04:45 GMT03 March 2021
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    Prolonged exposure to tiny amounts of Roundup – thousands of times lower than what is permitted in US drinking water – may lead to serious liver and kidney problems, a new study found.

    The study bolsters a 2012 study that found rats exposed to small amounts of the herbicide Roundup in their drinking water had liver and kidney damage, Environmental Health News reported.

    "Given even very low levels of exposure, Roundup can potentially result in organ damage when it comes to liver and kidney function," said senior author Michael Antoniou, head of the Gene Expression and Therapy Group at King's College London.

    "The severity we don't know, but our data say there will be harm given enough time."

    Given that researchers "used very low dose levels in drinking water, as a country that uses a lot of glyphosate and it's found widely across US streams, this study should have some kind of public health influence," said Nichelle Harriott, of Beyond Pesticides, a DC-based nonprofit that advocates against toxic pesticides.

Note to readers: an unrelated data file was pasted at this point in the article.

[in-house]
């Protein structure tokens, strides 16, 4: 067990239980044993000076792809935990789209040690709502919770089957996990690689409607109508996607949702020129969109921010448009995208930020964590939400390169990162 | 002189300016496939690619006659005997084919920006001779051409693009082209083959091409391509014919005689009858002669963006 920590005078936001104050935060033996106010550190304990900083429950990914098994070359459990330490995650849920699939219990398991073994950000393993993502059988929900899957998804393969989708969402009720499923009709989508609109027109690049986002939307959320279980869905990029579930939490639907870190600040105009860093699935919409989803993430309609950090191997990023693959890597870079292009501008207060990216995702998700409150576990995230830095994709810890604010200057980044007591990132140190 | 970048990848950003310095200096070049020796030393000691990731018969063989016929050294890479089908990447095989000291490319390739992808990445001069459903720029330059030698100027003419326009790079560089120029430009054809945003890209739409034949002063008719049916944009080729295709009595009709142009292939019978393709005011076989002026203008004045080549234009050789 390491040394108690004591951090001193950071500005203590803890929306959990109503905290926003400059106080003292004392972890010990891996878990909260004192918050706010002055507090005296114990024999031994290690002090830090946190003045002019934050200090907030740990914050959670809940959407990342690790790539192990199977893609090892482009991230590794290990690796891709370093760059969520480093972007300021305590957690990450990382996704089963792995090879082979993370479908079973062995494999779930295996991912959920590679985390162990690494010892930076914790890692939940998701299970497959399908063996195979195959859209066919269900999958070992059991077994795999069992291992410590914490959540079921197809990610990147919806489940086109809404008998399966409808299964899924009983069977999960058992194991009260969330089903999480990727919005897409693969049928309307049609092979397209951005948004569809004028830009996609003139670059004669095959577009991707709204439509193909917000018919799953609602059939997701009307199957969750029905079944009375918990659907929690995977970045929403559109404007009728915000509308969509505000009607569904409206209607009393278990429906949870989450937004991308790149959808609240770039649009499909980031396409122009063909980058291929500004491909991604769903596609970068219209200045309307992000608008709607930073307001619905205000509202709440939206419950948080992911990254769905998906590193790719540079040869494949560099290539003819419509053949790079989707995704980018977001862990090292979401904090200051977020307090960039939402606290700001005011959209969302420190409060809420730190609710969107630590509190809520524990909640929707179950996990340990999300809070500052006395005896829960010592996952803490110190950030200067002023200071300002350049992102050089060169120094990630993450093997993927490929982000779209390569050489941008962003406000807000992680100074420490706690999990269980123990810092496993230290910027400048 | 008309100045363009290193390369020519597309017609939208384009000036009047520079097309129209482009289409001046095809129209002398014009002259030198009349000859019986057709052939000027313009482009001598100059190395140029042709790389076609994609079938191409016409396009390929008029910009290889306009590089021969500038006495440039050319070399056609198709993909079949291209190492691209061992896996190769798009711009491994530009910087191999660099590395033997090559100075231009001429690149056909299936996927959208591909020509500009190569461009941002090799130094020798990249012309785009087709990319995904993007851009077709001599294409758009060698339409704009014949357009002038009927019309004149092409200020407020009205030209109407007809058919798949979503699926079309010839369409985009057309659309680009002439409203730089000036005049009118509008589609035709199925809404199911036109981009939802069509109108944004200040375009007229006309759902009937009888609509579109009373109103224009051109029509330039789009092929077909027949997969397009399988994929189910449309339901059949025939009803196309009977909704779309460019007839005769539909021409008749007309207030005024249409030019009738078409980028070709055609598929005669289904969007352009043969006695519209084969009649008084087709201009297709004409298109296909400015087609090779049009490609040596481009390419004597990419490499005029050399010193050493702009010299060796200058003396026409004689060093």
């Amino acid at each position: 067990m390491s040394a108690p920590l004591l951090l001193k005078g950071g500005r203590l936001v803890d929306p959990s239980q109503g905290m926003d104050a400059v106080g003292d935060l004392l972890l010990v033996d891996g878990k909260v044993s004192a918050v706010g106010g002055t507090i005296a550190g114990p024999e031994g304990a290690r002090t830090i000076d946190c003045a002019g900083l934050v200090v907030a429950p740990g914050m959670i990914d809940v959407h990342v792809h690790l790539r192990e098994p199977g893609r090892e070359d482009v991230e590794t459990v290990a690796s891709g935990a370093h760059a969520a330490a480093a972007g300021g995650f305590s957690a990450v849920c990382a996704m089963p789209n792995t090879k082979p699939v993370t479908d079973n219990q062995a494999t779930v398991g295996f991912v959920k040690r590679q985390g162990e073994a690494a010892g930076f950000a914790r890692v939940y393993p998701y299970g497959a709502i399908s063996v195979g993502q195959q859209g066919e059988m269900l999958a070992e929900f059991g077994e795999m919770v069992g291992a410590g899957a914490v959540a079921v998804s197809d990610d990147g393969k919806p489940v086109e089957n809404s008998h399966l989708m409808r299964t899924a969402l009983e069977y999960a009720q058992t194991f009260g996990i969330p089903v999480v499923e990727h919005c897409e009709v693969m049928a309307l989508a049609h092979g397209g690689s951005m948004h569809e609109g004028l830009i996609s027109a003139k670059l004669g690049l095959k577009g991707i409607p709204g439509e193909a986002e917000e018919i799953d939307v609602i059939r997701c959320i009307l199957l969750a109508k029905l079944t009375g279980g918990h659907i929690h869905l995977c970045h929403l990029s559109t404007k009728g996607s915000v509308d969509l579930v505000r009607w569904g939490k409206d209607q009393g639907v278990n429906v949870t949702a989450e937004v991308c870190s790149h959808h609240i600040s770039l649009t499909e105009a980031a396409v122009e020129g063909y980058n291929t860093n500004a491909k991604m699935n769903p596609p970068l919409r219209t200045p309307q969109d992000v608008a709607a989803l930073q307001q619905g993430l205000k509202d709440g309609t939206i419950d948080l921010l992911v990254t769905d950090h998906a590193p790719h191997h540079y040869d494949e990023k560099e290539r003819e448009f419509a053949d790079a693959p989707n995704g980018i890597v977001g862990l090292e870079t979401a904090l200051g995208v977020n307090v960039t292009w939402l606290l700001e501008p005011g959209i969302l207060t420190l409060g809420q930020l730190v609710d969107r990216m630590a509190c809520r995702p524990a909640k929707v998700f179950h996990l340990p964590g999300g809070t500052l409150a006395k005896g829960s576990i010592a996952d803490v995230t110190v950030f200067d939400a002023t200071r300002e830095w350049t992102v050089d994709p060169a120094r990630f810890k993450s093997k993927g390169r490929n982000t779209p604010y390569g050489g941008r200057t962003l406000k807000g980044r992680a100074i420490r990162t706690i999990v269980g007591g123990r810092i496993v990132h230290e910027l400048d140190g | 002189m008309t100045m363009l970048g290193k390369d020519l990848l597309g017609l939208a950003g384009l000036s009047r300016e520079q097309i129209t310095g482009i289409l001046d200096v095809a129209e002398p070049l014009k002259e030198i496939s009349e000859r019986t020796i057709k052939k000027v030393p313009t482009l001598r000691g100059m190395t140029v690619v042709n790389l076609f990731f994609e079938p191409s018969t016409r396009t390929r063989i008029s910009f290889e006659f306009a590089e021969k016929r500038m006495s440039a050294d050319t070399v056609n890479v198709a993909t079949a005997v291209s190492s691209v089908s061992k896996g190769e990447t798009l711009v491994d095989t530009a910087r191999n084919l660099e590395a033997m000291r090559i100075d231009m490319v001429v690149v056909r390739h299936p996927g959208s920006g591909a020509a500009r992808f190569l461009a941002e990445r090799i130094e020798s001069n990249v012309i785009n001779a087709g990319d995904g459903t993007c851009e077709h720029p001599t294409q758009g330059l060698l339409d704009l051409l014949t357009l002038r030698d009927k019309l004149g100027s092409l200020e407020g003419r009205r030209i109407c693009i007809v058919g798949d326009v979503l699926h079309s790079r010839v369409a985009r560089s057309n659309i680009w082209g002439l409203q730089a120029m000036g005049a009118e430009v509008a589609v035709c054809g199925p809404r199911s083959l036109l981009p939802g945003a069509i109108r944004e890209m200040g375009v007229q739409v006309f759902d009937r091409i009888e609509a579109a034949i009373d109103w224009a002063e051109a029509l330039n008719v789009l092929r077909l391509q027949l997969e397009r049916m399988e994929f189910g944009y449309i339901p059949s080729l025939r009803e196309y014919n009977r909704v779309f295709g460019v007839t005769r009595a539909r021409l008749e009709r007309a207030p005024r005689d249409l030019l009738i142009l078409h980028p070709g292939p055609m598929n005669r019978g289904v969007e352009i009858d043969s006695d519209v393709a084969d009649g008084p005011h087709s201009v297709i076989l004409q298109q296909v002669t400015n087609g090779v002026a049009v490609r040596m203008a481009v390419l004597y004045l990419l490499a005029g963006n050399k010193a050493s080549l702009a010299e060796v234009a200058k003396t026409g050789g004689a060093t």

In this photo taken on Monday, Jan. 14, 2013, Tomas Jimenez, 44 year-old Spanish farmer, on the tractor, throws a plastic crate as farmers harvest winter crops, while the rain falls in the small town of Peralta, northern Spain on Tuesday, Jan. 15, 2013
    © AFP 2021 / Alvaro Barrientos

    The study is the latest health concern for Roundups, the most widely used herbicide in the United States. Evidence has been mounting that Roundup's main ingredient, glyphosate, is toxic. 

    At the same time, use of the herbicide has increased more than 250 times over the past 40 years in the United States, Environmental Health News reported.

    In March, the World Health Organization's International Agency for Research on Cancer in March determined glyphosate is probably cancer-causing in humans.

    GMO, glyphosate, herbicides, Roundup, Monsanto
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